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Kate de Goldi  [ New Zealand ]

Biography

Kate de Goldi Portrait
© Ali Ghandtschi

Guest 2012.

Bibliography

like you, really

[Pseudonym: Kate Flannery]

Penguin (NZ)

Auckland, 1994

Sanctuary

Penguin (NZ)

Auckland, 1996

Love, Charlie Mike

Penguin (NZ)

Auckland, 1997

Clubs – A Lolly Leopold Story

[Ill.: Jacqui Colley]

Trapeze

Wellington, 2004

abends um 10

Carlsen

Hamburg, 2008

[Ü: Ingo Herzke

Kate De Goldi was born in 1959 in Christchurch, where, as a child, she already filled books with her stories, and at school her classmates performed plays she had written. She began writing short stories at the age of 28 and soon won prizes, which confirmed her decision to make writing her career. Her early work was published under the pseudonym Kate Flannery. Kate De Goldi now also writes for children and young adults. In addition to her work as a writer, she works as a journalist reviewing books for literary programmes for television and radio.

Her début »like you, really« (1994) consists of 11 single, linked episodes which precisely observe the dynamics of a Catholic family in Christchurch, covering a period from the 1950s to the present time. »like you, really« was praised by critics as an acute analysis of a family's history, skilfully combining the ups and downs with contemporary and local events.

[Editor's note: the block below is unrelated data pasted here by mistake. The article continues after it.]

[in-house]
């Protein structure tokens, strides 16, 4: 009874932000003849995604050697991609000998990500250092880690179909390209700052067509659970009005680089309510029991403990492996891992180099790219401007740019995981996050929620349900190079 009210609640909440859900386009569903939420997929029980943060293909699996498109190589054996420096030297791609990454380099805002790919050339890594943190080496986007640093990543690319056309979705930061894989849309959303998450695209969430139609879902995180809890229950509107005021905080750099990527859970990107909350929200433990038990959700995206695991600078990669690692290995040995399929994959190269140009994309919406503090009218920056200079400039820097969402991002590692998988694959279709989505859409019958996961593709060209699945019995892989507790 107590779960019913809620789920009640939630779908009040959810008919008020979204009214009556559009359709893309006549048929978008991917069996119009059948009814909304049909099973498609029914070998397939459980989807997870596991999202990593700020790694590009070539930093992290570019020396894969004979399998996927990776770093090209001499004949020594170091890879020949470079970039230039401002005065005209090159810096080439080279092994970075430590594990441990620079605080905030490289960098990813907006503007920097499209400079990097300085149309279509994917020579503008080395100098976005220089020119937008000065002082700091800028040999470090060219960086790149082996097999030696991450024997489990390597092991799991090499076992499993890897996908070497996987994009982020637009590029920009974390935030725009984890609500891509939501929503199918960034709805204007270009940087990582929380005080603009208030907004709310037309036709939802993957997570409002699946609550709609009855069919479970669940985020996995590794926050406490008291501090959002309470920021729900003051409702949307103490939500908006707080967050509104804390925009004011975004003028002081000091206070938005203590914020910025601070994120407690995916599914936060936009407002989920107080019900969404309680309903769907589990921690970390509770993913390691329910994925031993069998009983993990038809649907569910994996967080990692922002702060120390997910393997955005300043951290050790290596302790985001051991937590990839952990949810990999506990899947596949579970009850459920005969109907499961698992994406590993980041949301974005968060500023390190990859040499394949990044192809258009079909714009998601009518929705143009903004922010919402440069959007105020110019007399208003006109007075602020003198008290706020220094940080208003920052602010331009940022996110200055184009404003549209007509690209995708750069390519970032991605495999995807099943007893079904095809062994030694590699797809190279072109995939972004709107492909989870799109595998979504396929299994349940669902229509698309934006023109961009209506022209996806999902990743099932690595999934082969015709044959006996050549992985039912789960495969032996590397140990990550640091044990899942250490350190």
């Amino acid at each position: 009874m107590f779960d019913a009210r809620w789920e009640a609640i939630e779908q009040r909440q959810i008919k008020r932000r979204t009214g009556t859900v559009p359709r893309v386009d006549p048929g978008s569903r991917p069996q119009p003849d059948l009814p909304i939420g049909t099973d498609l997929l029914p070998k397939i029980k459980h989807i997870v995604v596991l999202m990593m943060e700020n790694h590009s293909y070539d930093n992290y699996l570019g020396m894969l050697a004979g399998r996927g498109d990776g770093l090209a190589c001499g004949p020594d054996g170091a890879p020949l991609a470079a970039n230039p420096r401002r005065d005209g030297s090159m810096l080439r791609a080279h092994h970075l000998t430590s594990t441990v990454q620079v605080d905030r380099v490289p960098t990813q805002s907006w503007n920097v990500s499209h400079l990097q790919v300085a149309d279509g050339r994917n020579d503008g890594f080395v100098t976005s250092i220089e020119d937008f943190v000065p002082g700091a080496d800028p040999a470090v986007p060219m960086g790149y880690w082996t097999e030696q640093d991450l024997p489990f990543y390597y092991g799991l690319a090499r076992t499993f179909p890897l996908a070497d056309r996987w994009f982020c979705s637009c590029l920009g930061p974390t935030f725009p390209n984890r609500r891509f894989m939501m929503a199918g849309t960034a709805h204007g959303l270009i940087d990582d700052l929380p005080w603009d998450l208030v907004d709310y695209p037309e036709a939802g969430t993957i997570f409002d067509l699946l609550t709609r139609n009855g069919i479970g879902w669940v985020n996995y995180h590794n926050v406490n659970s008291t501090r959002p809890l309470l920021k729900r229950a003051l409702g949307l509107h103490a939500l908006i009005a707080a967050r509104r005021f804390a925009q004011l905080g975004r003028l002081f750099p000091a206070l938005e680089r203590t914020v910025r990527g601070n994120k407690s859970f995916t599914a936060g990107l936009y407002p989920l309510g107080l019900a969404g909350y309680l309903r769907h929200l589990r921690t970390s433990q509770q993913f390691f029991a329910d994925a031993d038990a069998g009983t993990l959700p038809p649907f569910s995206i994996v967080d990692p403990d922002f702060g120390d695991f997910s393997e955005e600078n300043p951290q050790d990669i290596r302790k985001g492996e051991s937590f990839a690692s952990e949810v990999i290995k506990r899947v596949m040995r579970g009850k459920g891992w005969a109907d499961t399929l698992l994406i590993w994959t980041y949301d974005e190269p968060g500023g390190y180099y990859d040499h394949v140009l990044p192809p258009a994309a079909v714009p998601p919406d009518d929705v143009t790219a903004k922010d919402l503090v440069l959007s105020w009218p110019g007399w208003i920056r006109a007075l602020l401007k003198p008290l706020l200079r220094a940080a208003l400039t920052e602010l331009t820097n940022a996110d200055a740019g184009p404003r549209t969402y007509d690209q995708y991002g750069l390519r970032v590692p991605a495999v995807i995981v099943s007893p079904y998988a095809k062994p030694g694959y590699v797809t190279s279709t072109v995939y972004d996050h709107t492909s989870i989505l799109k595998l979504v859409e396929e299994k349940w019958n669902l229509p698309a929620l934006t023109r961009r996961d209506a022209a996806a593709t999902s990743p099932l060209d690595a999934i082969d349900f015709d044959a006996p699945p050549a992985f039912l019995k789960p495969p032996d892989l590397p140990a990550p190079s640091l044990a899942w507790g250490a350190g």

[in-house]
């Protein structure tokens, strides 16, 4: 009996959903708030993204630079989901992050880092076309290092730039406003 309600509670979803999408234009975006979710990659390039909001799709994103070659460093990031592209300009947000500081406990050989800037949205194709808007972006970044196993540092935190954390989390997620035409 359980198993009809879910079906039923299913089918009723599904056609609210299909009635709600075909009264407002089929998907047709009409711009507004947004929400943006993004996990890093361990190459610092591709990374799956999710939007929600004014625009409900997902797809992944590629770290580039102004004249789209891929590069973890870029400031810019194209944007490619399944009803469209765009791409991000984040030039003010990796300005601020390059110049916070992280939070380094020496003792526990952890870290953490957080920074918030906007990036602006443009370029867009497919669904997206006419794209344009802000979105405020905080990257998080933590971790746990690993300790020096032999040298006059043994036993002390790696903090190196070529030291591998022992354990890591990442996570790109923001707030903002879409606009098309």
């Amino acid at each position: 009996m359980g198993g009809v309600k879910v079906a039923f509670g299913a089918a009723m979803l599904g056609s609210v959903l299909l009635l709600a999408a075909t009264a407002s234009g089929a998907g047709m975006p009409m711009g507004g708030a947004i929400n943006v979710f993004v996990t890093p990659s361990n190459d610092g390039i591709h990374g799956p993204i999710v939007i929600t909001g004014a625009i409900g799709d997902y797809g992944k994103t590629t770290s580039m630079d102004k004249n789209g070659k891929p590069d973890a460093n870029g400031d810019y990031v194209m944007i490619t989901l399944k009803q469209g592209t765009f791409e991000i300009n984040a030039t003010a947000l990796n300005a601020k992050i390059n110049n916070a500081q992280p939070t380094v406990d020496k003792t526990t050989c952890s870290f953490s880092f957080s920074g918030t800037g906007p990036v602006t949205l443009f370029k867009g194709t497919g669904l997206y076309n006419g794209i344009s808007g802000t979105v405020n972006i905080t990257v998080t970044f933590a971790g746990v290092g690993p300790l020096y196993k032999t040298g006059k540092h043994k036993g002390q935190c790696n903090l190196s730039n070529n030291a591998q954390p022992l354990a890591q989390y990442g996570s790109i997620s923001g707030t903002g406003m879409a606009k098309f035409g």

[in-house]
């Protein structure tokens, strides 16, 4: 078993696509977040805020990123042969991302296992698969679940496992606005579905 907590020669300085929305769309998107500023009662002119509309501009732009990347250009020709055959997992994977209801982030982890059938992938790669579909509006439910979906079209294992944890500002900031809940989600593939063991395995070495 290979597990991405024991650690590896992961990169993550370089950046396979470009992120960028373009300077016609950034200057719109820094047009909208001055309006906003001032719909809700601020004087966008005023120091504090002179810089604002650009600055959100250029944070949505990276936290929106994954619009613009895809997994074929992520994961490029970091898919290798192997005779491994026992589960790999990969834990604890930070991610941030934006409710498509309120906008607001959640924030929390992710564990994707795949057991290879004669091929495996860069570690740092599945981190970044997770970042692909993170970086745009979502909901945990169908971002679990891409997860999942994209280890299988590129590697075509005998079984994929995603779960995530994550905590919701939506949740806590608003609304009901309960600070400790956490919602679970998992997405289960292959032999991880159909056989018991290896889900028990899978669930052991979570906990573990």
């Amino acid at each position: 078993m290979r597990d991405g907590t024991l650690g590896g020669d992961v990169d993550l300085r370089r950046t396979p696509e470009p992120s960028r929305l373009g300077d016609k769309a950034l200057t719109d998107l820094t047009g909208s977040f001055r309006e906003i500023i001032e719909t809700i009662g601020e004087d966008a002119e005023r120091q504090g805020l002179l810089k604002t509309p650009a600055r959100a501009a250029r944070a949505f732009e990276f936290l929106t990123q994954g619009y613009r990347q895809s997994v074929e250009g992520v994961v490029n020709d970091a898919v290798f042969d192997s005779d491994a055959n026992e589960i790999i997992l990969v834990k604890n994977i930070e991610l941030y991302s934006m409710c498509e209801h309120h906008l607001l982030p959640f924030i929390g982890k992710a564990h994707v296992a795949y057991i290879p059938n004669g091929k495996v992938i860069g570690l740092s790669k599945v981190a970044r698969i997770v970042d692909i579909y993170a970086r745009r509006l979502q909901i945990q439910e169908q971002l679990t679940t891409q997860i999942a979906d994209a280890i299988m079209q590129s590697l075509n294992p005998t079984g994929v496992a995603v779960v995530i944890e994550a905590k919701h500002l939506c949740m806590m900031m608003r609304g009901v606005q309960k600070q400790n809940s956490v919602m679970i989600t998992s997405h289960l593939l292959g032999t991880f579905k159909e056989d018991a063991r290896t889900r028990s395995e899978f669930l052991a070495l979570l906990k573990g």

»Sanctuary« (1996) was equally lauded as a book which authentically depicts the emotional turmoil of teenagers. Her children's book »Clubs – A Lolly Leopold Story« (2004) has as its heroine the confident schoolgirl Lolly, who by the end of the school year has not joined any school clubs and so decides to form her own club. The writer gleefully enters the microcosm of a classroom and the daily life of a school as it unfolds, knowledgeable and full of insight – and wonderfully illustrated by Jacqui Colley. Kate De Goldi's YA novel »The 10 PM Question« (2008) is the only book of hers to be translated into German. It is the touching coming-of-age story of the eccentric teenager Frankie and her sick mother. The newspaper »Die Welt« said it was »simply »enchanting. Its magic is cumulative, it is unveiled in the everyday life of a 13-year old and transforms the dilapidated terrace home of an apparently charmingly chaotic family into a biotope of seriously-handled weirdness.«

Kate De Goldi has won many awards and prizes for her novels and short stories, including the Esther Glen Award (1997), the New Zealand Post Book of the Year Award (2005 and 2009), the LUCHS (2011) and the Corine (2011). Kate De Goldi has lived in Wellington since 1997.

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